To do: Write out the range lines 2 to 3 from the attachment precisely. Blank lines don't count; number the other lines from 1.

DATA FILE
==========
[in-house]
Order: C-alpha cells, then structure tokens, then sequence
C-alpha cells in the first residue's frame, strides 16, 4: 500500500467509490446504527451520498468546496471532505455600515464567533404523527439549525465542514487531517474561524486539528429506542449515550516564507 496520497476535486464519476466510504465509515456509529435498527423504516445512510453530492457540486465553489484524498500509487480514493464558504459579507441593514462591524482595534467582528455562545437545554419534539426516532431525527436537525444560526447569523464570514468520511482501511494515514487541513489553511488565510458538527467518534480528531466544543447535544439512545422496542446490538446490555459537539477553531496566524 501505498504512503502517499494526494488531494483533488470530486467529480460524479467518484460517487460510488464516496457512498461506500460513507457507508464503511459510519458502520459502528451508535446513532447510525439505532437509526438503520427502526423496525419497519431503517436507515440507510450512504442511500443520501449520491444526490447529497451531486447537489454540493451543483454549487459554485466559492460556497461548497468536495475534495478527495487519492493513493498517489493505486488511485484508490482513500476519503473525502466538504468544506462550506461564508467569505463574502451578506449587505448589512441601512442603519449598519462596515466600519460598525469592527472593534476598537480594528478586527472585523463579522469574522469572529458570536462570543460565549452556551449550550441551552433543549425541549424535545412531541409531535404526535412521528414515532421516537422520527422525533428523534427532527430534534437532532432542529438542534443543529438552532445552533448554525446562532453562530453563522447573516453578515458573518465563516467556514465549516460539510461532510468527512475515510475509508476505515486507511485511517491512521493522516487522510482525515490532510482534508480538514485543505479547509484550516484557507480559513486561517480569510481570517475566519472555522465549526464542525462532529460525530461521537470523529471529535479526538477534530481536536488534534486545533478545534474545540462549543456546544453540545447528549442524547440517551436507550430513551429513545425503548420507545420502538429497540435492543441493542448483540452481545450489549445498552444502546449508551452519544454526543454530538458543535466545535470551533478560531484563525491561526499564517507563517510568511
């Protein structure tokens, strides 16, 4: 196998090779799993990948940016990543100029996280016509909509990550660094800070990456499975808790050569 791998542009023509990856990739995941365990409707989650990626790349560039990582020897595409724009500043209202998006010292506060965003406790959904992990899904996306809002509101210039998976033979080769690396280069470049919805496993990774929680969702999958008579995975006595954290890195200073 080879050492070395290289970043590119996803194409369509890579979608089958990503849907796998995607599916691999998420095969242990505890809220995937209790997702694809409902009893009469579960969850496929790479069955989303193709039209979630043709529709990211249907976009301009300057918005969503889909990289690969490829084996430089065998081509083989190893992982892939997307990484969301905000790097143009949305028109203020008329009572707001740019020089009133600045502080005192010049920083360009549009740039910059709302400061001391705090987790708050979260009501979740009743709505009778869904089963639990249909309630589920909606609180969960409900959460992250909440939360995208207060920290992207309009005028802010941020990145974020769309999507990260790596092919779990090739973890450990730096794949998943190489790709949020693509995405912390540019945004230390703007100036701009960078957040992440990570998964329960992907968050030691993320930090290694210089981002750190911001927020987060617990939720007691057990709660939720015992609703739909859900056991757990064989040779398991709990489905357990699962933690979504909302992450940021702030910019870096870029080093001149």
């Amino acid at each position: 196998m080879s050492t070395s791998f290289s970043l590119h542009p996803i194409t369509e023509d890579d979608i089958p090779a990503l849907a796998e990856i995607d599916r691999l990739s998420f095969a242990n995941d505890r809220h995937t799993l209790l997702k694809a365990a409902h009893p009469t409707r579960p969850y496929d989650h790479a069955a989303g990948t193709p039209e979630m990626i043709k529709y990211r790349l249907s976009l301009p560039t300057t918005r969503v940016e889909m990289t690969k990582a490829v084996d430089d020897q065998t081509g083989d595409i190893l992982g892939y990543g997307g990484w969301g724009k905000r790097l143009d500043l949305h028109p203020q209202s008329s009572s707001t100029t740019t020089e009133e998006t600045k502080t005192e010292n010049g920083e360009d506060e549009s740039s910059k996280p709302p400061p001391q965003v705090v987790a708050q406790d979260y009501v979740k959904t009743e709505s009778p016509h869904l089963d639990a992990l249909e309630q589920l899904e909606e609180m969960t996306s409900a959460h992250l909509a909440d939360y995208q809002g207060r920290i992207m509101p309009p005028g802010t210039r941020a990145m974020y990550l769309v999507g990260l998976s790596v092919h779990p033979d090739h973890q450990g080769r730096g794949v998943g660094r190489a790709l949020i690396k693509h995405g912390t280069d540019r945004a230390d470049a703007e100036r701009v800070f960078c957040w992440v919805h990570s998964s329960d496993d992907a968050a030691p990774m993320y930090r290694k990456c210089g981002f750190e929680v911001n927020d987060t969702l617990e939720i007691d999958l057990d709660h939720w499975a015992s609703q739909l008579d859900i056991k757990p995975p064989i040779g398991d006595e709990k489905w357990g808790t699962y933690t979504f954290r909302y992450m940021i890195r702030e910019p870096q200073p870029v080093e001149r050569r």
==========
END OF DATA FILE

Order: C-alpha cells, then structure tokens, then sequence
C-alpha cells in the first residue's frame, strides 16, 4: 500500500467509490446504527451520498468546496471532505455600515464567533404523527439549525465542514487531517474561524486539528429506542449515550516564507 496520497476535486464519476466510504465509515456509529435498527423504516445512510453530492457540486465553489484524498500509487480514493464558504459579507441593514462591524482595534467582528455562545437545554419534539426516532431525527436537525444560526447569523464570514468520511482501511494515514487541513489553511488565510458538527467518534480528531466544543447535544439512545422496542446490538446490555459537539477553531496566524 501505498504512503502517499494526494488531494483533488470530486467529480460524479467518484460517487460510488464516496457512498461506500460513507457507508464503511459510519458502520459502528451508535446513532447510525439505532437509526438503520427502526423496525419497519431503517436507515440507510450512504442511500443520501449520491444526490447529497451531486447537489454540493451543483454549487459554485466559492460556497461548497468536495475534495478527495487519492493513493498517489493505486488511485484508490482513500476519503473525502466538504468544506462550506461564508467569505463574502451578506449587505448589512441601512442603519449598519462596515466600519460598525469592527472593534476598537480594528478586527472585523463579522469574522469572529458570536462570543460565549452556551449550550441551552433543549425541549424535545412531541409531535404526535412521528414515532421516537422520527422525533428523534427532527430534534437532532432542529438542534443543529438552532445552533448554525446562532453562530453563522447573516453578515458573518465563516467556514465549516460539510461532510468527512475515510475509508476505515486507511485511517491512521493522516487522510482525515490532510482534508480538514485543505479547509484550516484557507480559513486561517480569510481570517475566519472555522465549526464542525462532529460525530461521537470523529471529535479526538477534530481536536488534534486545533478545534474545540462549543456546544453540545447528549442524547440517551436507550430513551429513545425503548420507545420502538429497540435492543441493542448483540452481545450489549445498552444502546449508551452519544454526543454530538458543535466545535470551533478560531484563525491561526499564517507563517510568511